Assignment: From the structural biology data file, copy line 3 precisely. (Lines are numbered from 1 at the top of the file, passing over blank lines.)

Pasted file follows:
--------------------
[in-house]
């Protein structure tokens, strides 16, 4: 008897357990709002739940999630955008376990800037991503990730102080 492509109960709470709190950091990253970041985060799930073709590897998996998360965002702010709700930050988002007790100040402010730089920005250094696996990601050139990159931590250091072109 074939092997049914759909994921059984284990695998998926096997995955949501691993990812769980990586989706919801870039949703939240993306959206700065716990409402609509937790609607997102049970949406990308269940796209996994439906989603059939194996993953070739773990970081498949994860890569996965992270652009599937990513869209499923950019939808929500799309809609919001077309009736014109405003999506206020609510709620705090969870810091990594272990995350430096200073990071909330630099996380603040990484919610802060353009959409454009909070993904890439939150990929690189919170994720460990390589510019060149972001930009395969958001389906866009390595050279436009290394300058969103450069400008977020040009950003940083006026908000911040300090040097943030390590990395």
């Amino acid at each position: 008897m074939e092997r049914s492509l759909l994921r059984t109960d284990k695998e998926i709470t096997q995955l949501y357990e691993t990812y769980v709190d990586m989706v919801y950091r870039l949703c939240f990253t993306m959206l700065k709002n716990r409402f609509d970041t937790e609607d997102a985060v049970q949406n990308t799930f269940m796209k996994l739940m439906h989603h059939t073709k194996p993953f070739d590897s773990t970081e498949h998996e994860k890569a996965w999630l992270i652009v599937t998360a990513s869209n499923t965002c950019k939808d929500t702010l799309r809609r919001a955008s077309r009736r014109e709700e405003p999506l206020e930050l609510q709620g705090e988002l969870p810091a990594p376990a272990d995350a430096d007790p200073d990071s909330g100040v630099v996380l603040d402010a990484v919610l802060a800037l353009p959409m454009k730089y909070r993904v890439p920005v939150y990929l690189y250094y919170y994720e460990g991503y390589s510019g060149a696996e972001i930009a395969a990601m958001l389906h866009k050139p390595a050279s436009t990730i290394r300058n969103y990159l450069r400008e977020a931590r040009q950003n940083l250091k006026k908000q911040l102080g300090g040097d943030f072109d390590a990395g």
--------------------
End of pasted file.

């Amino acid at each position: 008897m074939e092997r049914s492509l759909l994921r059984t109960d284990k695998e998926i709470t096997q995955l949501y357990e691993t990812y769980v709190d990586m989706v919801y950091r870039l949703c939240f990253t993306m959206l700065k709002n716990r409402f609509d970041t937790e609607d997102a985060v049970q949406n990308t799930f269940m796209k996994l739940m439906h989603h059939t073709k194996p993953f070739d590897s773990t970081e498949h998996e994860k890569a996965w999630l992270i652009v599937t998360a990513s869209n499923t965002c950019k939808d929500t702010l799309r809609r919001a955008s077309r009736r014109e709700e405003p999506l206020e930050l609510q709620g705090e988002l969870p810091a990594p376990a272990d995350a430096d007790p200073d990071s909330g100040v630099v996380l603040d402010a990484v919610l802060a800037l353009p959409m454009k730089y909070r993904v890439p920005v939150y990929l690189y250094y919170y994720e460990g991503y390589s510019g060149a696996e972001i930009a395969a990601m958001l389906h866009k050139p390595a050279s436009t990730i290394r300058n969103y990159l450069r400008e977020a931590r040009q950003n940083l250091k006026k908000q911040l102080g300090g040097d943030f072109d390590a990395g």